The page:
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Analysis of acute presentations for child protection medical assessments in a large, culturally diverse metropolitan setting
  1. Paul Rex Hotton1,
  2. Shanti Raman1,2
  1. 1 Department of Community Paediatrics, South Western Sydney Local Health District, Sydney, Australia
  2. 2 School of Women’s and Children’s Health, University of New South Wales, Sydney, NSW, Australia
  1. Correspondence to Dr Paul Rex Hotton; paul.hotton{at}


Objective South Western Sydney has a large culturally diverse population with many vulnerable subgroups; little is known about the health and social outcomes following acute child maltreatment assessments. We aimed to describe acute presentations of maltreatment in South Western Sydney—including examination findings of the assessment, determine health and social outcomes for children following medical assessment, to inform service development.

Design We gathered data from the acute child protection database on all children <16 years referred for physical abuse and neglect and/or sexual abuse assessment between 2013 and 2015 to one hospital service. We reviewed clinical records of the children assessed, using the reports to classify findings of the examination. We performed simple descriptive analysis on the data.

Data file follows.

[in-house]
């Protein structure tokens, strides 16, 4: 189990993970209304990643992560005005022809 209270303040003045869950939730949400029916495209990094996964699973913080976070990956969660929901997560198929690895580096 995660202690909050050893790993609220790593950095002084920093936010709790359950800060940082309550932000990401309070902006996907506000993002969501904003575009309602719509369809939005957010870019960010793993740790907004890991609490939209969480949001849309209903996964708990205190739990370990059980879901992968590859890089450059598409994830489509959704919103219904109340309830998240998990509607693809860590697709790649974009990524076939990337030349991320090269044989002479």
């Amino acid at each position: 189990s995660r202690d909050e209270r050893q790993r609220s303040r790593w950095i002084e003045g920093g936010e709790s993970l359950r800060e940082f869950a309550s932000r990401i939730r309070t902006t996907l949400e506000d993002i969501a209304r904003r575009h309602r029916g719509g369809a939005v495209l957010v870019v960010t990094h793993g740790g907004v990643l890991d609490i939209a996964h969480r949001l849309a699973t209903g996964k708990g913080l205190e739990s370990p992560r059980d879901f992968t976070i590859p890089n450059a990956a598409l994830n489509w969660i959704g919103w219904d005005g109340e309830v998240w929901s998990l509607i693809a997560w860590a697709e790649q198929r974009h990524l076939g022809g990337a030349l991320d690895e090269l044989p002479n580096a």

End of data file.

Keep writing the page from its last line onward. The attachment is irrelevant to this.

Results There were 304 children referred, 279 seen for acute assessment. Most (72%) were female, 204 (73%) referrals were for sexual abuse, 75 (27%) were for physical abuse and neglect. There were age, gender and ethnicity differentials depending on type of maltreatment presentation. Twelve per cent of sexual and 19% of physical abuse cases were found not to be abuse related. Unmet medical, developmental and behavioural concerns were identified in the majority (54%) assessed. Just under half (48%) of all children went home with families with no statutory agency support; those seen for physical abuse were more likely to be placed in care (p<0.001).

Conclusions Children assessed for child maltreatment had a range of health and social concerns identified, needing further intervention. Comprehensive medical assessments have a critical role to play in child protection assessments.

  • Child Maltreatment Child Abuse/diagnosis Health Services Needs and Demand Outcome Assessment (Health Care) Physical Examination/methods Child Welfare

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  • Competing interests None declared.

  • Ethics approval Obtained via the lead Human Research Ethics Committee at Liverpool Hospital.

  • Provenance and peer review Not commissioned; externally peer reviewed.

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